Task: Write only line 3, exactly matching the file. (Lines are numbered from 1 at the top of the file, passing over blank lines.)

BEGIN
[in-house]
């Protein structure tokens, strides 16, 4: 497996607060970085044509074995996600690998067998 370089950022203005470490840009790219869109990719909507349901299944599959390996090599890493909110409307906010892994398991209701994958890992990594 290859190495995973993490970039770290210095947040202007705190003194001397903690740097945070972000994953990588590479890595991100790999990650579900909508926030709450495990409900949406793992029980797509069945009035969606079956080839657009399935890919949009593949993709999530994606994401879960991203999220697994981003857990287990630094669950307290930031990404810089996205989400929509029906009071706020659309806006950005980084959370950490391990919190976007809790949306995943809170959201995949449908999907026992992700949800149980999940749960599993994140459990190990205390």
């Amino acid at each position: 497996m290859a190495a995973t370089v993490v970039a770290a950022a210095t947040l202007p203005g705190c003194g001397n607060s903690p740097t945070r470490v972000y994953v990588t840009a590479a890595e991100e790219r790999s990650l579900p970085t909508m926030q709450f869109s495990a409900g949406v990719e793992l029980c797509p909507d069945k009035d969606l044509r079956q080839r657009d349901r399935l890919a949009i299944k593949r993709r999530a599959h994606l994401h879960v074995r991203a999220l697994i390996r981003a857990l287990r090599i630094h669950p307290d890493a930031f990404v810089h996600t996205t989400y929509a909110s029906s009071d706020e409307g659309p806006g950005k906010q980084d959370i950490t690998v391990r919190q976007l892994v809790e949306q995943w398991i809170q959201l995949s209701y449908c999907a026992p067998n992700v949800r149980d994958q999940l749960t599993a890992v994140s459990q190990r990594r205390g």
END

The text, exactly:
């Amino acid at each position: 497996m290859a190495a995973t370089v993490v970039a770290a950022a210095t947040l202007p203005g705190c003194g001397n607060s903690p740097t945070r470490v972000y994953v990588t840009a590479a890595e991100e790219r790999s990650l579900p970085t909508m926030q709450f869109s495990a409900g949406v990719e793992l029980c797509p909507d069945k009035d969606l044509r079956q080839r657009d349901r399935l890919a949009i299944k593949r993709r999530a599959h994606l994401h879960v074995r991203a999220l697994i390996r981003a857990l287990r090599i630094h669950p307290d890493a930031f990404v810089h996600t996205t989400y929509a909110s029906s009071d706020e409307g659309p806006g950005k906010q980084d959370i950490t690998v391990r919190q976007l892994v809790e949306q995943w398991i809170q959201l995949s209701y449908c999907a026992p067998n992700v949800r149980d994958q999940l749960t599993a890992v994140s459990q190990r990594r205390g």